With biodegradable soap, it’s best to bury the lot in a hole: it’ll help break down the soap faster.
7) Keep it out of the streams
Enjoy a swim, but don't shampoo or dump your soapy dishwasher in any water source. As noted above, even biodegradable soap needs a hand to decompose properly. Detergents, sunscreens and soap can cause significant harm to river eco-systems over time.
A better option is to use a portable camping shower to wash away from water sources, and don’t pour your dirty dishwater into creeks or rivers.
8) Be responsible with your camping fire
Camp fires are an essential part of the experience for some. To keep it green as it can be:
- Don't make your fire bigger than you need it. Better yet, learn how to layer for the outdoors.
- Limit the amount of kindling you forage from the local area, or better still, bring your own.
- If it's available, use a campsite BBQ as much as you can
- Don't burn anything in the fire, other than the occasional marshmallow
- Only light a fire in the designated area
- Extinguish your ashes properly before you go to bed and before you leave the site
Always check for warning and fire restrictions in your area before you head off. Never light a fire when restrictions are in place.
9) Go solar
Leave your noisy generator at home and opt for solar accessories for the bare necessities.
A headtorch is a must when you're camping, but solar-charged lantern is a good bet for shared spaces or your tent.
It's never a bad idea to have a fully-charged mobile phone in case of emergencies. If you're camping for a few days or more, consider taking a Goal Zero Nomad that can recharge your devices.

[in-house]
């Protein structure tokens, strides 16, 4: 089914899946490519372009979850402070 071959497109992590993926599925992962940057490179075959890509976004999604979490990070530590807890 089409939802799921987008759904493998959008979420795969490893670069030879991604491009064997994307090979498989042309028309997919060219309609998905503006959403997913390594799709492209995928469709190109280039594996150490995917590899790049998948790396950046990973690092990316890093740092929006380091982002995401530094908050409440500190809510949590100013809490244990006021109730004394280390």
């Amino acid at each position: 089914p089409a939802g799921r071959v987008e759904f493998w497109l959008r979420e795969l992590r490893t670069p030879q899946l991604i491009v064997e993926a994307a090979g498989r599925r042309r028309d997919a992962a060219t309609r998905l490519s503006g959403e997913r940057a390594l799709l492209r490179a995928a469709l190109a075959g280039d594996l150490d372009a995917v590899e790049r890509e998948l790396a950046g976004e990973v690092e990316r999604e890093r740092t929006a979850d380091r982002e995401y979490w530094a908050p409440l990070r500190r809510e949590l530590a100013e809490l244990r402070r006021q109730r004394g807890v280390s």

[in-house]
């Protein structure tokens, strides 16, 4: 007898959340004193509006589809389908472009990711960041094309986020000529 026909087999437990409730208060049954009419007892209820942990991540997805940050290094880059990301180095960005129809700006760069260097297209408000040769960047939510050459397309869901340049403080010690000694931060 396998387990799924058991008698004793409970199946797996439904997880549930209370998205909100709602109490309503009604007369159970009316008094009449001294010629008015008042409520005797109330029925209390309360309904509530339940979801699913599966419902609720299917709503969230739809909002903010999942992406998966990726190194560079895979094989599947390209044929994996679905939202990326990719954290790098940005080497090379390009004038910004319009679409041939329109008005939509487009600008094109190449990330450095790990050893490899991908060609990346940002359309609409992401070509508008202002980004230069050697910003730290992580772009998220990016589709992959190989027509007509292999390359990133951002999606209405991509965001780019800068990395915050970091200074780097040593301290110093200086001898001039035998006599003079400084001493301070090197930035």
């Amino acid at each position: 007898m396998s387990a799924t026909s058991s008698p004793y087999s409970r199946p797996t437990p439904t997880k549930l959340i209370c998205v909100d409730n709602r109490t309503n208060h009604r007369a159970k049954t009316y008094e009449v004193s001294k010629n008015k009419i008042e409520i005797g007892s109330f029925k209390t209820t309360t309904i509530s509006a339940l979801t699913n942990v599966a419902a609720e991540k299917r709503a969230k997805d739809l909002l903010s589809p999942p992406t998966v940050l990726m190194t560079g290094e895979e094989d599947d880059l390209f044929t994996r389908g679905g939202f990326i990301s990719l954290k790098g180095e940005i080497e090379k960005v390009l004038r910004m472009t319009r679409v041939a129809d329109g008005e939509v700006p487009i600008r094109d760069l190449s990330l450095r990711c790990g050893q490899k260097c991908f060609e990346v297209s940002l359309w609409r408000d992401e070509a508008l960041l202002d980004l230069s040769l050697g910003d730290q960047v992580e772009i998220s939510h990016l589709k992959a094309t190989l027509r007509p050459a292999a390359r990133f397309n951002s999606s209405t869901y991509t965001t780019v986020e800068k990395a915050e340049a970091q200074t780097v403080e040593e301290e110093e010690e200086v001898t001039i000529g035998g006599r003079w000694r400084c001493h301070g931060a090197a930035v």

10) Bring a trowel, dig a hole
These days many campsites have amenities including compostable toilets. But if you find yourself in the middle of nowhere when nature calls, you'll need these three things: toilet paper, a paper bag and a trowel.
Dig a cat hole with the trowel, do what you need to do, and cover it up so it breaks down as quickly as possible. Place your toilet paper in the paper bag for disposal later on. While some people bury their TP, it is best practice to take it with you to truly leave no trace.
11) Stay on the trail
National parks are dedicated to the preservation of some of our most precious ecosystems. We're lucky to have camping sites surrounded by incredible scenery and trails that allow us to experience nature in all its glory.
But when you stray of the trail, you risk crushing plants, disrupting the local wildlife and contributing to soil erosion in the area. Keep yourself and the environment safe by sticking to the path.
12) Leave what you find
This is an easy one. Leave the surrounding area as pristine as possible and don't bring any keepsakes home with you including stones, sticks and plantlife.
Get prepared for your next camping trip with our range of camping gear.